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by Eric Bradner
Louisiana Gov. Bobby Jindal issued new protections for businesses that refuse to serve same-sex marriages, embracing the “religious freedom” cause dear to conservative Christians even though it’s stung other Republican politicians.
Jindal, a prospect for the 2016 Republican presidential nomination, issued an executive order on Tuesday after saying he was disappointed that a Statehouse committee had earlier in the day voted down a bill that would have accomplished the same goal.
That panel’s concern: that Louisiana would look much like Indiana, where concerns that a new “religious freedom” law would lead to discrimination against gays and lesbians triggered such a massive business backlash that it effectively ended the presidential prospects of another dark horse 2016 contender, GOP Gov. Mike Pence.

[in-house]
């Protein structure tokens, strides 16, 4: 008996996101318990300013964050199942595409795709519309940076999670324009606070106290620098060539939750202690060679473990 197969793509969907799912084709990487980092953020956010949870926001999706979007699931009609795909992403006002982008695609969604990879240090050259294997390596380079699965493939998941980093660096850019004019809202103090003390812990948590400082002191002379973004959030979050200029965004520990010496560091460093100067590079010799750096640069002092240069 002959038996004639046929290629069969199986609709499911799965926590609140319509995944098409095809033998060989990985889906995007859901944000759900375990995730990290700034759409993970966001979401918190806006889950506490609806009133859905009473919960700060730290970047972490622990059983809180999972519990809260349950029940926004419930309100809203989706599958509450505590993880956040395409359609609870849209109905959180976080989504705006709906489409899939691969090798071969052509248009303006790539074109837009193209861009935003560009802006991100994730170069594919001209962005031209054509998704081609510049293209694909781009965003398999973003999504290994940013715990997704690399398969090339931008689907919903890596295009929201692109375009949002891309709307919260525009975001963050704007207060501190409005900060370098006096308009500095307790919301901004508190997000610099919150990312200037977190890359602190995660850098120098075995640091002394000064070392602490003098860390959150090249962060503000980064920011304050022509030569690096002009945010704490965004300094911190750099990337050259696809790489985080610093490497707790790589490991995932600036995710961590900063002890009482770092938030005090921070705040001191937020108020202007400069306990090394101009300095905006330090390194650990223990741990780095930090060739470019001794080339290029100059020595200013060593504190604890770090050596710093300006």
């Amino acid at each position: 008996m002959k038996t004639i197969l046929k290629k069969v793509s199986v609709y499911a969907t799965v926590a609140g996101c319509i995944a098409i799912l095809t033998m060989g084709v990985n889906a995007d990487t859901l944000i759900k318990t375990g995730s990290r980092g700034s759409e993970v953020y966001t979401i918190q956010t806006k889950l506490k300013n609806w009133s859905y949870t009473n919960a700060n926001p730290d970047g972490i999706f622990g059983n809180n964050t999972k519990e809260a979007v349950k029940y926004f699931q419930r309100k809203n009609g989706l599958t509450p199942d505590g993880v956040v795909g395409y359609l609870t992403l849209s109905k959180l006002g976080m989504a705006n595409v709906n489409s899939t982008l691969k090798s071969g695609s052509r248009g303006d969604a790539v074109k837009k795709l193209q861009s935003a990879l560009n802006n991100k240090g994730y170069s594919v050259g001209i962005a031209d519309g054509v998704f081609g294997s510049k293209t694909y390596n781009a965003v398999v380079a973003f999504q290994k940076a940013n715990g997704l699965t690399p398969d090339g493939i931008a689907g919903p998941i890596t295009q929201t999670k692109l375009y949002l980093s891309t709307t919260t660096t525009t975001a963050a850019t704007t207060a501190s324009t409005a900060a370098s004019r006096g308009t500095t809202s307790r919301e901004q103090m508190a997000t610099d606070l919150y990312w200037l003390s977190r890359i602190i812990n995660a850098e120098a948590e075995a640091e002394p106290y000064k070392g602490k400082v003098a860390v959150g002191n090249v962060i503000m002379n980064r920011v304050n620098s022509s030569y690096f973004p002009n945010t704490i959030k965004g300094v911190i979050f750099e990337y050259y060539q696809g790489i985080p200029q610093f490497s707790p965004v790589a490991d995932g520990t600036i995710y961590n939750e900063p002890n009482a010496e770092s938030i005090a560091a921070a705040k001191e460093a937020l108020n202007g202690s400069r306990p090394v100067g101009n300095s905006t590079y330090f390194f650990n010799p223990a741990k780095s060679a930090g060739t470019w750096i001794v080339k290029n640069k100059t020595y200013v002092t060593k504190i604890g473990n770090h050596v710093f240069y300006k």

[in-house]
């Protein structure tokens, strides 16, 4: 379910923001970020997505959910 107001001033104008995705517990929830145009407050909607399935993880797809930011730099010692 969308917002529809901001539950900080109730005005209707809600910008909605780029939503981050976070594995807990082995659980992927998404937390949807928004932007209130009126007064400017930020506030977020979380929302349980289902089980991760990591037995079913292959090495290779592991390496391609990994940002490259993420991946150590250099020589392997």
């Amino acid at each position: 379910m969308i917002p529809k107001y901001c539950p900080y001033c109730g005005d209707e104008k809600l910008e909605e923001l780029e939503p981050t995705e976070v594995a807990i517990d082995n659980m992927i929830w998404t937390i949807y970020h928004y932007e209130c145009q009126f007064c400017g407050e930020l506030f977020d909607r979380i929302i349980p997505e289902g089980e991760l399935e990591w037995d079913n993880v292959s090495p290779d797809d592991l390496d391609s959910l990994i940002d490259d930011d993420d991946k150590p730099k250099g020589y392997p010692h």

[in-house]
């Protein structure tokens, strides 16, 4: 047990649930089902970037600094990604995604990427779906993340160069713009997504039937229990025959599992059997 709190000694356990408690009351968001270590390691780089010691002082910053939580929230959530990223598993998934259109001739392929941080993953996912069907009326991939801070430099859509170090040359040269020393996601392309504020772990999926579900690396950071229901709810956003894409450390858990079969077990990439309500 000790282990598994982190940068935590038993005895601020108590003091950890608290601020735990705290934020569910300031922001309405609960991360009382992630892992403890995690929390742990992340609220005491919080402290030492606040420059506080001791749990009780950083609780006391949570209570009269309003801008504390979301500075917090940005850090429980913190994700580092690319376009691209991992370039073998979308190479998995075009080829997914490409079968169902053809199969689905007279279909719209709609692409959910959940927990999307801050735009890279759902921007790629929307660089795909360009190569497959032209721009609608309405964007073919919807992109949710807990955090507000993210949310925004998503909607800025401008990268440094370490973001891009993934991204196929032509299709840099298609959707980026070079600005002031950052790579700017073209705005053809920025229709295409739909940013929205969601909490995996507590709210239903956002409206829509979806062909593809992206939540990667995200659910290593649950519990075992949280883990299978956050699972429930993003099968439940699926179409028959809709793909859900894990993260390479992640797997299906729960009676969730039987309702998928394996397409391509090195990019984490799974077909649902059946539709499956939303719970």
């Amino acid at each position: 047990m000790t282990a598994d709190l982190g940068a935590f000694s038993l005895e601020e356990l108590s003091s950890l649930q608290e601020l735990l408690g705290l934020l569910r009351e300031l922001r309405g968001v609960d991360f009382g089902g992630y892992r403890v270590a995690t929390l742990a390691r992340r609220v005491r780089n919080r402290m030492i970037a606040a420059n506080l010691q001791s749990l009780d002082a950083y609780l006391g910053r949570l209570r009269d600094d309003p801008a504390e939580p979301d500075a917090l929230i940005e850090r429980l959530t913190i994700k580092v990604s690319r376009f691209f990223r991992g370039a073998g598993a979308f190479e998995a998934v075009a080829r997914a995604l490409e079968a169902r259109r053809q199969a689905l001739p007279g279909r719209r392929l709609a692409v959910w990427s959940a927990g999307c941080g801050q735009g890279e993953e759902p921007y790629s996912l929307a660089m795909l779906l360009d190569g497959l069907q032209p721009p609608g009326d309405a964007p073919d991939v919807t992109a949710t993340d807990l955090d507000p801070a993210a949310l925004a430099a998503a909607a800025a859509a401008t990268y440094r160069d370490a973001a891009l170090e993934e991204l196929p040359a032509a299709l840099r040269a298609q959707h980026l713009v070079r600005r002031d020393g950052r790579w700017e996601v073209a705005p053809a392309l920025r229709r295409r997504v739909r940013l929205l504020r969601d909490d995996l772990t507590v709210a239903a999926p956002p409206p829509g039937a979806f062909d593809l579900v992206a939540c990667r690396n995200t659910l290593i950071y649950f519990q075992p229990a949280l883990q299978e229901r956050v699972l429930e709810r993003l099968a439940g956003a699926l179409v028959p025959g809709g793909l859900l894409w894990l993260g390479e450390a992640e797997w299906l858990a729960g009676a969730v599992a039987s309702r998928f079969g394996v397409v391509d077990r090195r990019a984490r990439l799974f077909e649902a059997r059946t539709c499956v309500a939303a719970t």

“We don’t support discrimination in Louisiana and we do support religious liberty,” Jindal said in a statement. “These two values can be upheld at the same time.”
“Indeed, we celebrate diversity of belief in Louisiana. Diversity of belief and religious liberty are the foundation of our law and Constitution and they should be protected,” he said. “As long as I’m governor, we will fight to protect religious liberty and not apologize for it.”
Jindal has for months seen political opportunity in an issue that proved challenging for both Pence and Arkansas Gov. Asa Hutchinson, a newly elected Republican who had expressed support for a similar religious freedom measure in his state but sought changes to it after watching the controversy in Indiana unfold.
New Orleans business and tourism industry leaders had expressed many of the same concerns that companies like Apple, Walmart, Salesforce, Angie’s List and Yelp had about the Indiana and Arkansas measures, saying it could alienate some visitors and cost convention business.